The Great Escape 2015: Boy Better Know reviewBy Editor
It's surely been a dizzying few months for the Adenuga brothers - spearheading the second coming of grime is no mean feat.
After a string of hits over the past year or so, the Boy Better Know crew have amassed loads of new fans, building on their cult following. This is why 3 weeks ago Skepta organised a free show in a Hackney car park as a thank you to his loyalist supporters.
So, with all this in mind, it was a pretty acute move from the good people of The Great Escape to put as their closing act a deviation from the usual guitar driven indie acts. Their sound works well in the gritty asphalt of East London, but would it have the same effect at a lovely seaside town?
Entering the Brighton Dome, a venue that was built for Prince Regent in the early 1800s, there was a regal feel to the place. But rather than being full of aristocrats, it was packed with young people in hoodies and sportswear - something that might worry the average bystander.
Those who have been paying attention to the scene, however, will know that grime is trying to shake off this stereotype, ensuring the public that it is really about letting off some steam in an energetic way. It's little wonder why punk duo, Slaves, covered Skepta's most recent single, Shutdown, on a recent Live Lounge; it feels like the two genres are kindred spirits.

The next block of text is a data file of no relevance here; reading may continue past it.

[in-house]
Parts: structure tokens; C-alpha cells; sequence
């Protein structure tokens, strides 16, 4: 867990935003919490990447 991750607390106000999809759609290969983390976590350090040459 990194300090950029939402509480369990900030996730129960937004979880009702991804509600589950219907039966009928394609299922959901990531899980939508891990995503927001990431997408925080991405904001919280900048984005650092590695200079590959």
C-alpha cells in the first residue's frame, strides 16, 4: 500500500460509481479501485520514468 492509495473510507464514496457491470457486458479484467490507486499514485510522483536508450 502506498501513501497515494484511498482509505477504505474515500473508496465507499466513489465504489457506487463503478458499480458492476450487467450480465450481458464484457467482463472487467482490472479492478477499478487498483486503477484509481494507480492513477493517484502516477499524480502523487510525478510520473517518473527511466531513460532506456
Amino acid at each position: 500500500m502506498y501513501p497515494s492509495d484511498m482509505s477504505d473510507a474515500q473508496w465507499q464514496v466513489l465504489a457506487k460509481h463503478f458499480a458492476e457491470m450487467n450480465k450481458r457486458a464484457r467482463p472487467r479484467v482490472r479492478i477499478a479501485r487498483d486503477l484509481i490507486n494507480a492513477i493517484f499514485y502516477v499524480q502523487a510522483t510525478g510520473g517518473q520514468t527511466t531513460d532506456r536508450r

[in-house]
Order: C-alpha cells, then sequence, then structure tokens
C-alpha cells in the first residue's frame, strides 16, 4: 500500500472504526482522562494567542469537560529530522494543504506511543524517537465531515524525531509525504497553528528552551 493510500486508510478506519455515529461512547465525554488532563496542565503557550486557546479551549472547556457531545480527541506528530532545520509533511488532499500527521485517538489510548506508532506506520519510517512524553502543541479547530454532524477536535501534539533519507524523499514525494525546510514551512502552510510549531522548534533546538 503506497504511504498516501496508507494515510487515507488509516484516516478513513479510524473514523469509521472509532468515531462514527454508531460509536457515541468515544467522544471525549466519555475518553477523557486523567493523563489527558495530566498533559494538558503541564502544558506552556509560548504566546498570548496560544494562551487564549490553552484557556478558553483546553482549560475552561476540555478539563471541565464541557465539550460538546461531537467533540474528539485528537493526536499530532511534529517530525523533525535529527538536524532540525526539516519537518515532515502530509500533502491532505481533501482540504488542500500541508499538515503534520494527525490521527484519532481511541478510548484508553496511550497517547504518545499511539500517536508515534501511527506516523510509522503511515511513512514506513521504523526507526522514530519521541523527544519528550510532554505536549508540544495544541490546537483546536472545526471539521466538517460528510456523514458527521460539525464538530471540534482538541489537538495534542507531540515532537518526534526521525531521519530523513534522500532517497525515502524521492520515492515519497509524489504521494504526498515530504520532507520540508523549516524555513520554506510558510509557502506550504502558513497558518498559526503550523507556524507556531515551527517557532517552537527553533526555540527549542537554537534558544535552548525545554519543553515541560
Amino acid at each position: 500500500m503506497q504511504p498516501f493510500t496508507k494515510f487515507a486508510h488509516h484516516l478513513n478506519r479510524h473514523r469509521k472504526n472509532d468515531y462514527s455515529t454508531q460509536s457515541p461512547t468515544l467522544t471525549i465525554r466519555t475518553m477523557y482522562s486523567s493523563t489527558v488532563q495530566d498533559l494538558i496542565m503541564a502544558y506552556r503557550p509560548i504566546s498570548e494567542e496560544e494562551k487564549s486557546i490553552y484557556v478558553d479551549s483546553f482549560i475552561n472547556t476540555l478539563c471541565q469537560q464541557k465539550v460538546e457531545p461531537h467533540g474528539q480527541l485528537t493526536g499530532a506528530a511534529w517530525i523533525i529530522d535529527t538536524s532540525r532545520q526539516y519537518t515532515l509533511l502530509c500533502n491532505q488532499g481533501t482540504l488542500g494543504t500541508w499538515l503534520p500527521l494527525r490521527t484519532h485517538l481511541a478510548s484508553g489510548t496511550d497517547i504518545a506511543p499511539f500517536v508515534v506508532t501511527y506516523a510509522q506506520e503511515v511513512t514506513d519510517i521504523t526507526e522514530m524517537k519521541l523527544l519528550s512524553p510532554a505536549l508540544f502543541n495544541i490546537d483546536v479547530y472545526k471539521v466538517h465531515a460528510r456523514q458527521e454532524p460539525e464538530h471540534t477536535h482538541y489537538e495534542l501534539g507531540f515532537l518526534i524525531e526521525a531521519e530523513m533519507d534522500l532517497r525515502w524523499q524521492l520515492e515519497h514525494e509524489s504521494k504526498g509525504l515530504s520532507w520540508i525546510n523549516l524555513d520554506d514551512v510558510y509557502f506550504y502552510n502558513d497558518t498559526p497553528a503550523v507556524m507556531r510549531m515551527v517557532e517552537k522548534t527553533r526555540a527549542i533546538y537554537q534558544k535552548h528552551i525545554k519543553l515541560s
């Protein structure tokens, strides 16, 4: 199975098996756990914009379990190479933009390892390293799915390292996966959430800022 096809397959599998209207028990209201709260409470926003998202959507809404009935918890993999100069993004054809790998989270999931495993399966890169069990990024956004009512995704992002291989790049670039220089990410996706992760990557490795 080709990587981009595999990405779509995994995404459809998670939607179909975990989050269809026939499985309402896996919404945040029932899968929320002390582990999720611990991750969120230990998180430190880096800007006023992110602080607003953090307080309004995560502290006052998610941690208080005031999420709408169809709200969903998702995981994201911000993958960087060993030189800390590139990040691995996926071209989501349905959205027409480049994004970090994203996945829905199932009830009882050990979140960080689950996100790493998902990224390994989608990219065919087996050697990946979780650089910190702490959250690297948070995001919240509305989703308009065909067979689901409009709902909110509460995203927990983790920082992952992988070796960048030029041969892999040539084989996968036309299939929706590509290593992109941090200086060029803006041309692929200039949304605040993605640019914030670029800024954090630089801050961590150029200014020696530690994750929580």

Of course, BBK wasn't the only MCs on the bill. After Ghetts put in a shift, Stormzy was up for warming up the crowd, too. Pulling out 'Know Me From' and 'Not That Deep' from his arsenal. the audience, ranging from those who were around for the first wave of grime and teenage kids who'd recently jumped on it, were bouncing about.
Then came the main event. Boy Better Know's resident DJ, Maximum, appeared on stage first and started to spin 'That's Not Me' to rapturous screams. Then the brothers came, causing a stampede of people who were trying to get to the front as well as a mosh pit.
It felt like the boys were in a rush as they powered through crowd pleaser after crowd pleaser, with Jammer coming to help out at one stage.
Finishing with the inescapable Shutdown was a fitting end to the night, as that is exactly what they did. The energy of the crowd was palpable as the crowd bashed against each other. Jumping down off the stage to give thanks to the front row, the pair shook hands and bumped fists and made their leave. A great end to one of the UK's most progressive festivals.